Here are some interesting quotes about legendary TV children’s show host Fred Rogers, from the stars and crew of the movie It’s a Beautiful Day in the Neighborhood, Tom Hanks, Matthew Rhys, Susan Kelechi Watson and Chris Cooper, director Marielle Heller and Tom Junod, a cynical journalist turned believer who wrote about Rogers in his Esquire article Can You Say…Hero? They were in town during TIFF. A Beautiful Day in the Neighborhood opens November 22nd.
Tom Hanks, plays Fred Rogers – It took twenty-two takes, the opening gambit of Fred dressing. Fred had some knots done in his shoes so he was quicker. He had preset shoes that sat on the stool and one was tied loosely. This movie was a living hell!
Fred talks to a kid in a wheelchair and says Jeff, do you have “feel sad” days? Yes, but not today! We are allowed to start off better. Loving is the harder choice.
Preparing for this some people thought he was a saint, some thought he was a fraud. You can’t be both. That’s the way movie life works. We never made fun of Fred, even the physical aspects, deconstructing the myth of it but at the same time, there is this mystery. What is his motivation, commerce? No. He was the least commercial performer on television.
Here’s a story, I was shooting in Warner’s backlot at night. I entered the shot from the street, with a submachine gun, I butchered twelve people and shot Paul Newman dead. And I thought God, I hope I get to play Mr. Rogers someday. It was all leading up to play the man who created the neighbourhood of make-believe.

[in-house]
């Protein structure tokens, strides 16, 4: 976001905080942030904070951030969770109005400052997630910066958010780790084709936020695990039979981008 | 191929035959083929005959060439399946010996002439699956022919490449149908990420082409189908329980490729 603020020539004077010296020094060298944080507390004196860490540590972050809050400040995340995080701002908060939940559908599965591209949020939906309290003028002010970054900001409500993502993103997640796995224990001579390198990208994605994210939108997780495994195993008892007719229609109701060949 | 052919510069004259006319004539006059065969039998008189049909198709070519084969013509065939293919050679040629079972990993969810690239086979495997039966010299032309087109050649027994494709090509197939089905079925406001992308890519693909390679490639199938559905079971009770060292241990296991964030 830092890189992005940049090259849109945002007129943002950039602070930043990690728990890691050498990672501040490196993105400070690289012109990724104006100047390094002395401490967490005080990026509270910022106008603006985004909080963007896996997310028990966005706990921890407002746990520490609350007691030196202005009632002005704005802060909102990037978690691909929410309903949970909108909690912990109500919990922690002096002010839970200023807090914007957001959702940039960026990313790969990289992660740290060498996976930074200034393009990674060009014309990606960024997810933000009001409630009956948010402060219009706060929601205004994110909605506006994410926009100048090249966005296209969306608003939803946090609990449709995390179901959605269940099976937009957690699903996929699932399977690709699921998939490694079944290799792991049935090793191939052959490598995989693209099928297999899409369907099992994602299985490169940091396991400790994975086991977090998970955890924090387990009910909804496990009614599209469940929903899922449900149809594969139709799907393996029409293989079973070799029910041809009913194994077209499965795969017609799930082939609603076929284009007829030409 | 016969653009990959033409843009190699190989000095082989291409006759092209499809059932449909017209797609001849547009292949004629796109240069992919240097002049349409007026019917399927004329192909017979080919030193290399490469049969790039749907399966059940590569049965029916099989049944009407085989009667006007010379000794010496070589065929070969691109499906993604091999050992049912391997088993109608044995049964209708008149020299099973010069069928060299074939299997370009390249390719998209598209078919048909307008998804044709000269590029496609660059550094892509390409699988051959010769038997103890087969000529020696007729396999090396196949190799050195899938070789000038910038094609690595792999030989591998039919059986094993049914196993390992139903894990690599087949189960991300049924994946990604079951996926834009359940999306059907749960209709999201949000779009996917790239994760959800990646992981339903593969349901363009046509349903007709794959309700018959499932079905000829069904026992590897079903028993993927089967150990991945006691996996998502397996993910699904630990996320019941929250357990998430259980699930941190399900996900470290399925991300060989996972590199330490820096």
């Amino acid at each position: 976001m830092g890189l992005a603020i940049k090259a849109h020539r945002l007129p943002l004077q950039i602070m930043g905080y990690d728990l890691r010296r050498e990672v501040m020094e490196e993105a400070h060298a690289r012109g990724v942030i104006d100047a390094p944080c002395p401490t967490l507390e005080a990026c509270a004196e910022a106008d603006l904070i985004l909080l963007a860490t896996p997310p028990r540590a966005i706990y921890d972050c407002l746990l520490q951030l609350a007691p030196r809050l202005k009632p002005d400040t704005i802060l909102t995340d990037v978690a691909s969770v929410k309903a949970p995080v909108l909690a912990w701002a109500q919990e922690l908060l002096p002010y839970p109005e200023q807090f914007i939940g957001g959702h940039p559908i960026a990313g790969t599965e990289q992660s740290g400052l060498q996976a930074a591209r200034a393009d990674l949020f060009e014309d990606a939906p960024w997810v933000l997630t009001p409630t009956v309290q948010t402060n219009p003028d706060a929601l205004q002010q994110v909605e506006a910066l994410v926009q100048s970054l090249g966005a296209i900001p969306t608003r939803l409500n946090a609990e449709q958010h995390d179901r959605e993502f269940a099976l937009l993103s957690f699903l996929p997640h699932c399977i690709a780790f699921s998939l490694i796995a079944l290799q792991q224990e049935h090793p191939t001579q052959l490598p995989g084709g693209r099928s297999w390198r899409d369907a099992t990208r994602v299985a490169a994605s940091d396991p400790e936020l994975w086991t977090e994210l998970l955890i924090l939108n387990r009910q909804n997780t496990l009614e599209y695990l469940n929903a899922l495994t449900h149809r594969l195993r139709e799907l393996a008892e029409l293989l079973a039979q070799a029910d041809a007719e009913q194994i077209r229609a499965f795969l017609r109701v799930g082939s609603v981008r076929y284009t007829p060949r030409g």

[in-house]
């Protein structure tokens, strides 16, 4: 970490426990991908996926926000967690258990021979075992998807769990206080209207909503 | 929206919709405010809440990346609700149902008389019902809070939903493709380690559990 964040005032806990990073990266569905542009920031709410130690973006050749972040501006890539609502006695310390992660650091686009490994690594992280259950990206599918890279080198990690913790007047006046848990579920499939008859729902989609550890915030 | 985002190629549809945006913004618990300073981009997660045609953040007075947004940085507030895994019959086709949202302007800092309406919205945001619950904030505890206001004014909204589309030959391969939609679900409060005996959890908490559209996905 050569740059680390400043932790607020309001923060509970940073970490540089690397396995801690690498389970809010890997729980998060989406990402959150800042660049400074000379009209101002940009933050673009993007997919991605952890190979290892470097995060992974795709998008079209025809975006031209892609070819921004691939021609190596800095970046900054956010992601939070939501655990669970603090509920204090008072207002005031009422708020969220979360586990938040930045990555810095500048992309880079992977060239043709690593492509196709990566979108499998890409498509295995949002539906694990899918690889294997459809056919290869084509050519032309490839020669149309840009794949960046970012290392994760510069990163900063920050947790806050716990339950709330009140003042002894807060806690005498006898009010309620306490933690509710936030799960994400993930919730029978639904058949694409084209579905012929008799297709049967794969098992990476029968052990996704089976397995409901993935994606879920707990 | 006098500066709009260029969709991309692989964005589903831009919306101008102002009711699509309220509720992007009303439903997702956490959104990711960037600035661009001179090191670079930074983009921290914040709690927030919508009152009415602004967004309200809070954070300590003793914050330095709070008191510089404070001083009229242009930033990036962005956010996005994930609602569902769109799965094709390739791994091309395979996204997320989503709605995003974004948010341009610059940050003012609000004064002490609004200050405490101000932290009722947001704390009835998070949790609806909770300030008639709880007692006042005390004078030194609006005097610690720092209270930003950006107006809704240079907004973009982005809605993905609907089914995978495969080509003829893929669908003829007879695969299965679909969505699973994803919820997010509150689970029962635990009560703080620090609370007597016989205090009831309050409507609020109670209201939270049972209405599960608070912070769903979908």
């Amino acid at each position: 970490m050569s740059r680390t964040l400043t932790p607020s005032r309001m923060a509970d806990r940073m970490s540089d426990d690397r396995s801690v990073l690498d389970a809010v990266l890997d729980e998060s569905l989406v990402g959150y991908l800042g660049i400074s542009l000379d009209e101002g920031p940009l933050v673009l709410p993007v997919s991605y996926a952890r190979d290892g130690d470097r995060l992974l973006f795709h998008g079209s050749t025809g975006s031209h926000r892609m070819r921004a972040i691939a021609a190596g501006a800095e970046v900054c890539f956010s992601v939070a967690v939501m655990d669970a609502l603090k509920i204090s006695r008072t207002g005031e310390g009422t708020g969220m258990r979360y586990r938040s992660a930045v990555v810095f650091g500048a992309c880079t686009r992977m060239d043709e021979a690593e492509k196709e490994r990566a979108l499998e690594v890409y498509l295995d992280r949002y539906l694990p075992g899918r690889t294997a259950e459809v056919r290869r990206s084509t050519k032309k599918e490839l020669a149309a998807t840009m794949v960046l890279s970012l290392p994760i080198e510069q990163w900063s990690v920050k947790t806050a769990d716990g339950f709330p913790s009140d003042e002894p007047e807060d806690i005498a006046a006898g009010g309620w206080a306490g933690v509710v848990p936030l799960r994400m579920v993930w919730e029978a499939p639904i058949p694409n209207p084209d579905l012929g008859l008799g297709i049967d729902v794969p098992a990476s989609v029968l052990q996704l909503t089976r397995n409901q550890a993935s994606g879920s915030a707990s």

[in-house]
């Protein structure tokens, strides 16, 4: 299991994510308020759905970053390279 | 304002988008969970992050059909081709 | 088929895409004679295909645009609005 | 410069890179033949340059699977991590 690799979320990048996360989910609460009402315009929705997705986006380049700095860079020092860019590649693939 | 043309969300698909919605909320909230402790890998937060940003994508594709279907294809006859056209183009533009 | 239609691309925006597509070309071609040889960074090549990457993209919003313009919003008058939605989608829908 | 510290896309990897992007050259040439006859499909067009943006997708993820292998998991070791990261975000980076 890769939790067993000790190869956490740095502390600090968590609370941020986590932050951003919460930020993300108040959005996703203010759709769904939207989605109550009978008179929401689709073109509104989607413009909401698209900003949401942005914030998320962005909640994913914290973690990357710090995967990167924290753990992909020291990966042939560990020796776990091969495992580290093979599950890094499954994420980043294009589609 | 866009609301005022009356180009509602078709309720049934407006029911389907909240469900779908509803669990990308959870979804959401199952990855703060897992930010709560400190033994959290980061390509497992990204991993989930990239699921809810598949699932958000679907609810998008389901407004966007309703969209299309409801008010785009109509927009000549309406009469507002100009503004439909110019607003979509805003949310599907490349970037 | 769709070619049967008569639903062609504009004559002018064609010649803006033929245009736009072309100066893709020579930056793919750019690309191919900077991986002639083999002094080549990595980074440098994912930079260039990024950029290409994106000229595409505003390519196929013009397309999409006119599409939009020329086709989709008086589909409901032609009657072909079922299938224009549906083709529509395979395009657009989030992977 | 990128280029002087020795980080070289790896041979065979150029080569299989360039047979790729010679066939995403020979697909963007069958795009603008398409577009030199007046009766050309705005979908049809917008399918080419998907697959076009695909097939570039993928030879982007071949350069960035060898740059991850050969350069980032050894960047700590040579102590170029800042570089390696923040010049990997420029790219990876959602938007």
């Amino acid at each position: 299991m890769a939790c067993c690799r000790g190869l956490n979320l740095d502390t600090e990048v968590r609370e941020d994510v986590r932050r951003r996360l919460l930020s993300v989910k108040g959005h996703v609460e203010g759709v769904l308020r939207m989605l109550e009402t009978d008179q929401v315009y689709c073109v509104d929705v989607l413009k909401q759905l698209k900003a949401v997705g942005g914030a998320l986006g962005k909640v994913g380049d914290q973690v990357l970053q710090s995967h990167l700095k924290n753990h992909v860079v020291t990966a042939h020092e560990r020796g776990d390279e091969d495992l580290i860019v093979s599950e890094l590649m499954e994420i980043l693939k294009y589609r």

His mother knit his sweaters!
Tom Junod, Esquire writer – Fred was in his robe when I met him the first time. He had a profound message and beautiful radical ideas. He gave me an interview in the bathtub. He said have you ever missed a deadline? Did it make you feel pretty blue?? He was an ordained Presbyterian minister and saw how children were treated on television. He saw what he was doing as a calling. He made 1200 episodes. He never mentioned God, he ministered through the show and action.
Fred prayed for me every day. His early theological emails were recovered. He was doing this with a lot of people. What was special with Fred is that I saw something in him but he saw something in me, he had that ability and determination to see what was good and worthwhile bringing out in people and relentlessly achieving that.
Matthew Rhys plays journalist Tom Junod – As an actor, it’s a value you relish when you read. The journey is so great, but not without difficulties and complexities, and I was drawn in. Tom is incredible, I was worried, but I had a way!
When I talked to people in America about the film, they’d say what’s it about, I’d say Fred Rogers. They’d go Awwww. And they’d ask who plays him and I’d say, Tom Hanks. And they’d say Awwww. Both men elicited the same sound!
Marielle Heller, director – Fred’s message was just be who you are, that feelings are valid. It’s deep and profound. We need him now more than ever. No one from Fred’s camp likes it when people call him a saint. It’s something we can’t attain, he wasn’t, he was a person, he worked very hard every day to be who he wanted to be. This was a human being. As complex as the rest of us.
Susan Kelechi Watson plays Andrea Vogel – As a child, I didn’t want to be treated like a child. But I was a child. Mr. Rogers, watching TV, he’d look through the screen. Sometimes he was talking to me to share. Someone took the time to talk with us.
Chris Cooper, plays Gerry, Junod’s abusive father – Gerry could have used a couple of hundred episodes!
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